By Avril Ormsby
LOCKERBIE, Scotland (Reuters) - A Libyan jailed for the 1988 bombing of PanAm flight 103 over Lockerbie and released two years ago should never have walked free, residents of the Scottish town said on Friday.
Former Libyan intelligence agent Abdel Basset al-Megrahi, the only person convicted for the attack, has now gone missing in Libya, where rebels have overthrown Muammar Gaddafi.
Scottish officials, who released Megrahi on health grounds, said on Thursday they were seeking help from rebel leaders to restore contact with the bomber lost in the "dust of battle."
Megrahi's release and return to Libya infuriated many U.S. politicians and relatives of the 189 American victims, who are now demanding his extradition to the United States. His return to a hero's welcome in Libya embarrassed the British government.
The bomber had been diagnosed with prostate cancer and, when he was freed in 2009, given just three months to live.
"He should never have been released, but there is no point bringing him back," said 66-year-old Sheila Tennant, a retired office worker who has lived in the same house near the Lockerbie Garden of Remembrance for the past 47 years.
Her husband helped staff the makeshift mortuary set up after the airliner crashed into the town of 4,000, killing 11 people on the ground. Her daughter was a civilian in the police force, seeing the names and ages of the dead come through the office.
Tennant said she was not in favor of Megrahi being extradited to the United States: "What's the point? It's done. Life goes on. It's two years now."
Megrahi was convicted in 2001 of playing a "significant part in planning and perpetrating" the bombing. In a special court which sat in the Netherlands, Scottish judges sentenced Megrahi to life in prison with a minimum jail term of 27 years.
Britain's Deputy Prime Minister Nick Clegg has said he would like to see Megrahi back in jail. Prime Minister David Cameron, who took office in May 2010, has called the release a mistake.
However, Scotland has responsibility for its own legal system following devolution in 1999.
As part of the terms of his release, Megrahi was required to submit regular medical reports and check in by telephone to Scottish authorities. He was last in touch with them on August 8.
"I think his release was dodgy -- they should have left him in Scotland to do his time," Sara Lawson, 87, who still lives in the road where a falling wing of the plane and its fuselage demolished her neighbors' homes, told Reuters.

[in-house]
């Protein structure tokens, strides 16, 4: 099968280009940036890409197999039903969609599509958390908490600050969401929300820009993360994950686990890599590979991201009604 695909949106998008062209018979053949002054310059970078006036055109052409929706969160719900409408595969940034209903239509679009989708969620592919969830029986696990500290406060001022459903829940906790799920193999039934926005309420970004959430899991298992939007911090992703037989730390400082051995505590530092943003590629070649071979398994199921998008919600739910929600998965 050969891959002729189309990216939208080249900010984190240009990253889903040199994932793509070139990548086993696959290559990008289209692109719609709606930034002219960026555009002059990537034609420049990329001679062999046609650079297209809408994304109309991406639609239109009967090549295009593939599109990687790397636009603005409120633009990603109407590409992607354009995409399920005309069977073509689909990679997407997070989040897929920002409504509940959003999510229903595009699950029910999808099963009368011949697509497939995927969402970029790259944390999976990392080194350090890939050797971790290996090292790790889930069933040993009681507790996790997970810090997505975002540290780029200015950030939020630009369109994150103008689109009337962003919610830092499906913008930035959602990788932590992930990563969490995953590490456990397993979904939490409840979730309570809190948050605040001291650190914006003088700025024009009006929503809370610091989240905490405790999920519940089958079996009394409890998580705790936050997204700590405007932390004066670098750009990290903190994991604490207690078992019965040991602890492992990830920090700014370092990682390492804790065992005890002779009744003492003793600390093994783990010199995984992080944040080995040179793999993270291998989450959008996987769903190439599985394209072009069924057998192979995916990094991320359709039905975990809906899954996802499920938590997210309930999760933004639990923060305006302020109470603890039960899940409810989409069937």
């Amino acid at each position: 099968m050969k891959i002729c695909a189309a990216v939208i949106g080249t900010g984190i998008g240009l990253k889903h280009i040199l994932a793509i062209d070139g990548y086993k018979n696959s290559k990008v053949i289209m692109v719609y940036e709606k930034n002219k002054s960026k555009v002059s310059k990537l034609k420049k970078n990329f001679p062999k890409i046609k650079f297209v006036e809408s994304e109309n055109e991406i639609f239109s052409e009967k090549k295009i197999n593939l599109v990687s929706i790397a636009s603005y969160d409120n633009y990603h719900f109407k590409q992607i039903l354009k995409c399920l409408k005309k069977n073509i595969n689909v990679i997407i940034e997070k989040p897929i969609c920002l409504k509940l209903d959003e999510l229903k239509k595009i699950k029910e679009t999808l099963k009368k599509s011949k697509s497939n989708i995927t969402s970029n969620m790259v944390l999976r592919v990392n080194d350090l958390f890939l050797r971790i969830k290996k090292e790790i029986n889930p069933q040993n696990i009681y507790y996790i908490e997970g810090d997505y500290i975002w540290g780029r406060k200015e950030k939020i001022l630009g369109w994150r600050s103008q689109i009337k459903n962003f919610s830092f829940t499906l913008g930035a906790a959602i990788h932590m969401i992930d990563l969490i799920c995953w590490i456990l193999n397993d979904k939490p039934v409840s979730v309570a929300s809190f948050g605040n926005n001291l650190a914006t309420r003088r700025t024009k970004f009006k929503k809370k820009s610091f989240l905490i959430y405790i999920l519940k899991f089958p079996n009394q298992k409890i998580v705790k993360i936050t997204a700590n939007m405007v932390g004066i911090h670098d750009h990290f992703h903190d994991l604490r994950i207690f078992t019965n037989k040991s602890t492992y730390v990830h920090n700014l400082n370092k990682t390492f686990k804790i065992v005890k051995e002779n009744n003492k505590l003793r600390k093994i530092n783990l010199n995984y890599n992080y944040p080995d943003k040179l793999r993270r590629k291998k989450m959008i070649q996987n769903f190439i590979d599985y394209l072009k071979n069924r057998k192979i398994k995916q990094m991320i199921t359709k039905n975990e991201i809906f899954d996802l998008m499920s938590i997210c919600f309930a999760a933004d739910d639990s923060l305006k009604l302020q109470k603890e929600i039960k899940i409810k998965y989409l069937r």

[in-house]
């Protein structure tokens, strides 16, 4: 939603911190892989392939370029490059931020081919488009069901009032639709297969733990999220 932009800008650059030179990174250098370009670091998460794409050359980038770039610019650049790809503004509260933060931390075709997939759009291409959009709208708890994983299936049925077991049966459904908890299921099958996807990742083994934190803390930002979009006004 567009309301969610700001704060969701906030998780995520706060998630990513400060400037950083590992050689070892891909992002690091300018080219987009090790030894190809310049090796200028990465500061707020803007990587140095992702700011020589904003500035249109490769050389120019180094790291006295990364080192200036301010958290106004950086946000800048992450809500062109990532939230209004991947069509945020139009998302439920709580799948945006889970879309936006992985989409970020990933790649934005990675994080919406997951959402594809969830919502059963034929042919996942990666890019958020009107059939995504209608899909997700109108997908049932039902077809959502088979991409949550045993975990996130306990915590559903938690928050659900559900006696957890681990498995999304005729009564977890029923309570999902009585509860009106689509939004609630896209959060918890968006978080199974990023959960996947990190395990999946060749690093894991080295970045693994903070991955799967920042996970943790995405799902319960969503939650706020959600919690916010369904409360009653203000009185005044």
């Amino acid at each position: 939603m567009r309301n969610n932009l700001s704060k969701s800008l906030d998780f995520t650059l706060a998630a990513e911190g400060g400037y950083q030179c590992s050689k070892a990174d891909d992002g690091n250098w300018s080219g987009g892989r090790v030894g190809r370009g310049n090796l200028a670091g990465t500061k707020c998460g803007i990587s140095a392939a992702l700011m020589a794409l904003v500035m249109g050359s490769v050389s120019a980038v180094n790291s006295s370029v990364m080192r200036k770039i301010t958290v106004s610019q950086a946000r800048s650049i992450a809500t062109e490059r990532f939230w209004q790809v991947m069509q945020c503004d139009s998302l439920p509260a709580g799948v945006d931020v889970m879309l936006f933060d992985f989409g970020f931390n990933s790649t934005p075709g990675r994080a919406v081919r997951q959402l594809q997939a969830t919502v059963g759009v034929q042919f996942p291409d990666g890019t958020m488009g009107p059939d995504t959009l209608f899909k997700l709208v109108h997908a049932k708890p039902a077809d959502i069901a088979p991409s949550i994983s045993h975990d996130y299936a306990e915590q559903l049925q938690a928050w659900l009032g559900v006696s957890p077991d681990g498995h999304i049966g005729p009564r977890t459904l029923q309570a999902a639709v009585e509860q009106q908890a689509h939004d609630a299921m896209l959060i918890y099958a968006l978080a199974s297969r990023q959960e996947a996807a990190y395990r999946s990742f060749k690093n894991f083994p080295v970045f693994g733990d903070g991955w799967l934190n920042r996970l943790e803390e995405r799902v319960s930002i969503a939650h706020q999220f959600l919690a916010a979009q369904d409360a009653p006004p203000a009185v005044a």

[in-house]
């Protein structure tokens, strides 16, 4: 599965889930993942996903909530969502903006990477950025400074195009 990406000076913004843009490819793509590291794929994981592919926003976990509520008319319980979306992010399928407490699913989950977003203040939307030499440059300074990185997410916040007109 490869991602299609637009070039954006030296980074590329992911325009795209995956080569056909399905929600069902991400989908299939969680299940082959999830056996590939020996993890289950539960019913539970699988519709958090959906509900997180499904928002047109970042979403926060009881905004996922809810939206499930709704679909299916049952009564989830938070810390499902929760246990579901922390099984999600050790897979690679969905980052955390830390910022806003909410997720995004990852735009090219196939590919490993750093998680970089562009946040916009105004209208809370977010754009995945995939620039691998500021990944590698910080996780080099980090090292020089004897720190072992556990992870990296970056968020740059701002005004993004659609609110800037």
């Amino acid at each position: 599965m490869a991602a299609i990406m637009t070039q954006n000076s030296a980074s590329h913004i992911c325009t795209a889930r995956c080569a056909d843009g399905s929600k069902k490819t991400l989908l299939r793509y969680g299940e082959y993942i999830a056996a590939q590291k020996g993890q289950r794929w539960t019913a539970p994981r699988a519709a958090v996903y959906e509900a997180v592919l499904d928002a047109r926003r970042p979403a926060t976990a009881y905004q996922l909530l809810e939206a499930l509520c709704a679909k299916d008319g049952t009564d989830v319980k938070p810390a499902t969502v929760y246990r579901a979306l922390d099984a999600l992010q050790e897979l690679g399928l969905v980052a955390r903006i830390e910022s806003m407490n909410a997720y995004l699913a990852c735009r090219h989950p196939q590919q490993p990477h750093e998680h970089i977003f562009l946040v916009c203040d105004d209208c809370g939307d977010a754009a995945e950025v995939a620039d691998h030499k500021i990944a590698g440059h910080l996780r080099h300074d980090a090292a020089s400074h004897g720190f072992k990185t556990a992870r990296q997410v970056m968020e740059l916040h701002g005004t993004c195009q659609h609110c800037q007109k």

But she said it was too late to bring him back. "The man is old. What can it do?" she said, leaning on a walking stick.\
"He looked like a sick person when he got on the plane (to return to Libya). You would not know he was going to live two years. The end of the Gaddafi regime doesn't change anything."
The houses in her small crescent street have been rebuilt and a small garden with a memorial plaque stands in a corner.
Lawson recalled the "groan" of the plane as it came down that winter's night.
"I was watching TV -- the Muppets were on -- when the whole house shook. Somebody came to the door and said to get out because they were afraid of a gas leak blowing up the house.
"Sometimes I do not think about it, but there is always something to remind you. It was horrendous. You always think there is somebody worse off than yourself, but there weren't that many that night."
Others thought Megrahi should be returned to jail.
"I'd like to see him brought back to Scotland. He shouldn't have been released. I have an open mind on whether it should be Scotland or America, so long as he goes back to jail," said Ian Wilson, 62, a retired contract manager who was not living in Lockerbie in 1988. "He did not serve his time. Life is life."
Peter Shields, 70, a retired sales manager, said: "I think he should die in jail, the way the innocent people suffered."
A Lockerbie couple, who did not want to be named, said parts of the plane had damaged their house.
"You could hear a roar, a spinning, the engines were still going, still throbbing," one of them said.
"It was raining outside, cold and dark. You could feel the crunch as you stepped on bits of the plane... Houses were on fire and there was a huge crater. One house looked just like a children's painting with flames shooting out of the roof."
(Created by Jodie Ginsberg; Editing by Alistair Lyon)